Monday, November 25, 2013

ISRO study: Dredging for development of Mundra port and SEZ "completely buried mangroves" in the region

By Our Representative
A high-level Space Application Centre (SAC) study, carried out by Ahmedabad’s Indian Space Research Organization (ISRO), has said that the mangrove vegetation near Mundra in Kutch district is “one of the most impacted mangrove assemblages in Gujarat”. The observation comes close on the heels of a Ministry of Forests and Environment (MoEF), Government of India-sponsored report by a committee headed by top environmentalist Sunita Narain, whose recommendation to the MoEF -- to impose a green restoration fine of Rs 200 crore for “repairing” the environmental damage it has caused to its port and special economic zone (SEZ) projects at Mundra – was recently accepted.
“The area has seen the development of one of the largest private ports in the country. The development of the Port has also led to the establishment of a SEZ in the vicinity of the port. The development has had a substantial impact on the natural vegetation of the area”, the 600-odd page ISRO study “Coastal Zones in India”, has said, adding, “The Island of Navinal on which the main port is situated is now devoid of mangrove vegetation except for small patches on the east and west sides.”
The study says, “The development of a private railway for the movement of goods has also caused damage to mangrove vegetation. Though occupying only a small area, its development has led to filling up of several creeks that has stopped the movement of water within the mangroves”. It adds, “The mangrove area, east of Bocha Island, represented one of the best patches on the north Gulf of Kutch coast. This area has borne the brunt of direct cutting of mangroves as well as burying of mangroves under sand.”
The study points out how the destruction progressed horizontally. “Sand that is dredged from the nearby creeks is used to completely bury the mangroves so that there is no need to cut them. This has slowly progressed from the central region and is gradually moving to the outer fringe.” Pointing towards “glimpses of the level of anthropogenic influence on the study area”, the study says, “The mangrove fine areas on the Island of Bocha and its surrounding have also been affected by erosion by the sea. On account of high wave action, a dense mangrove strip measuring has been washed off from the seaward margin of the above.”
Mundra, a coastal taluka of Gujarat, is located at the northern flank of the Gulf of Kachchh. It has a wide inter-tidal zone, which supports a unique marine ecosystem dominated by mangroves and natural creek formations. Pointing out this has been underlined, the study says, “The mangrove vegetation was found on the Navinal Island, Bocha Island and the adjoining inter-tidal mudflats. This whole situation changed in the early 1990s when the site was selected for the construction of a private port. The area, which was a sleepy coastal town, has now been transformed to one of the largest private ports in India.”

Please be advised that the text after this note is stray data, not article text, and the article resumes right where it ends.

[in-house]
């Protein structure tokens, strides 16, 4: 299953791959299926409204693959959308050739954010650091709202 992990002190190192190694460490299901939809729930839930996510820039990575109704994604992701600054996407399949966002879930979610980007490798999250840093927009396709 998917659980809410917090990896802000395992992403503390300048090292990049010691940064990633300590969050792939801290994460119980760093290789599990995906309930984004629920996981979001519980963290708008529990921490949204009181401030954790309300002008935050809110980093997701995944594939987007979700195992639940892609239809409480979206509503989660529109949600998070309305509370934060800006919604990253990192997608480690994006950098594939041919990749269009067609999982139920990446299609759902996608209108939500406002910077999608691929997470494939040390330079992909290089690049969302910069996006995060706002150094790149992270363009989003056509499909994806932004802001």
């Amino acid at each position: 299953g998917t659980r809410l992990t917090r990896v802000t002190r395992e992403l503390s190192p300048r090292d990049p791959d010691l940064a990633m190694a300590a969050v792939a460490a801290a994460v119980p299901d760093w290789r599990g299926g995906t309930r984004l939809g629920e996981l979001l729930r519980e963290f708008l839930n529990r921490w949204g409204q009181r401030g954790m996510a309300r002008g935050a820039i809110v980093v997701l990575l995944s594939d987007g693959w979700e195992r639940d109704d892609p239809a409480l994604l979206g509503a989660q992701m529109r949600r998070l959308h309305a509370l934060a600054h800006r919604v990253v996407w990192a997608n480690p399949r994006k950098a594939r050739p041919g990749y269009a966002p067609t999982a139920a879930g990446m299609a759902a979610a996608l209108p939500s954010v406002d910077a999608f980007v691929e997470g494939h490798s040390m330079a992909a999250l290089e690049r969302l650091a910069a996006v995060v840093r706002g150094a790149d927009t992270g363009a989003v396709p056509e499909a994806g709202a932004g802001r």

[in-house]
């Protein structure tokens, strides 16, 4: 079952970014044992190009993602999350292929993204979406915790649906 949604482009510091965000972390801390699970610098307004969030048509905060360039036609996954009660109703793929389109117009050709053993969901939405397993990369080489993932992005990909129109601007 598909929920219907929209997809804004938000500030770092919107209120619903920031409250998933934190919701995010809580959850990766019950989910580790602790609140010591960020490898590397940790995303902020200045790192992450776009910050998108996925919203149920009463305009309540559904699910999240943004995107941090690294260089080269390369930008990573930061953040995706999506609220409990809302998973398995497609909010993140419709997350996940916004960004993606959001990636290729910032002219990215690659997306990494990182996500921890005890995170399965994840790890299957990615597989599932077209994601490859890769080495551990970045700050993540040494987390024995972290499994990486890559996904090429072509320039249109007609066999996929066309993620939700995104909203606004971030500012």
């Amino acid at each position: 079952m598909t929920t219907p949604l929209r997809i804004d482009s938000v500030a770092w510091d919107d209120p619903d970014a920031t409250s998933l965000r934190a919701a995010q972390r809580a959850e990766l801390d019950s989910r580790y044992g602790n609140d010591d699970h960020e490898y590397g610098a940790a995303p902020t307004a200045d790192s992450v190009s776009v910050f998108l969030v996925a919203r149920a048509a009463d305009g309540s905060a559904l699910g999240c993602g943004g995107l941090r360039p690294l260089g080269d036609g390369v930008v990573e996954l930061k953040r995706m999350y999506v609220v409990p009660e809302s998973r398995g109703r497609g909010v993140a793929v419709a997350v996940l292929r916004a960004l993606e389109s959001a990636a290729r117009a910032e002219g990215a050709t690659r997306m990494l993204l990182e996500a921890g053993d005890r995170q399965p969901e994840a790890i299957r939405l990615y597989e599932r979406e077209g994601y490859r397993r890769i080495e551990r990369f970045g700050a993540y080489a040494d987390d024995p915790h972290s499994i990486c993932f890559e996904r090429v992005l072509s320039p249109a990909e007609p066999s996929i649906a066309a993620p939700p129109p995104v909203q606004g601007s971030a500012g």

The study adds, “These changes have had a great influence on the mangrove vegetation growing in the vicinity. The results indicate how industrial development is impacting the health of mangrove forests. Satellite data of several years were taken. The area was surveyed four times during the project duration. Most of the mangrove assemblages were approachable from the adjoining saltpan or port roads. The area was thus surveyed on foot. Information on the mangrove diversity, density, height and soil and water samples was collected from the study area.”
The study points out, “Most of the other areas have sparse mangroves. Only one species of true mangrove was found here. The species was avicennia marina. In addition to the true mangrove species, several mangrove associates and salt marsh species were also observed growing in the area. The area under mangrove vegetation has undergone a large change in the past few decades. The development of the port has decimated the mangroves on Navinal Island, except for a few patches on the west and east of the port complex.”
The study further says, “There has been a change in the mangrove area surrounding the Mundra ort. The saltpans adjoining it have been reclaimed and even much of the mangrove area has been taken over. On the extreme south are present some of the tallest mangroves in the Gulf of Kachchh. The heights of the mangrove trees here reach five meters. Another locality, where good mangroves are found, is the Bharadi-Mata Creek area to the west of the study area. This area is currently far away from the port and thus not under its influence so far. But with the approval of the SEZ in the vicinity, the mangroves of this area are also under threat.”

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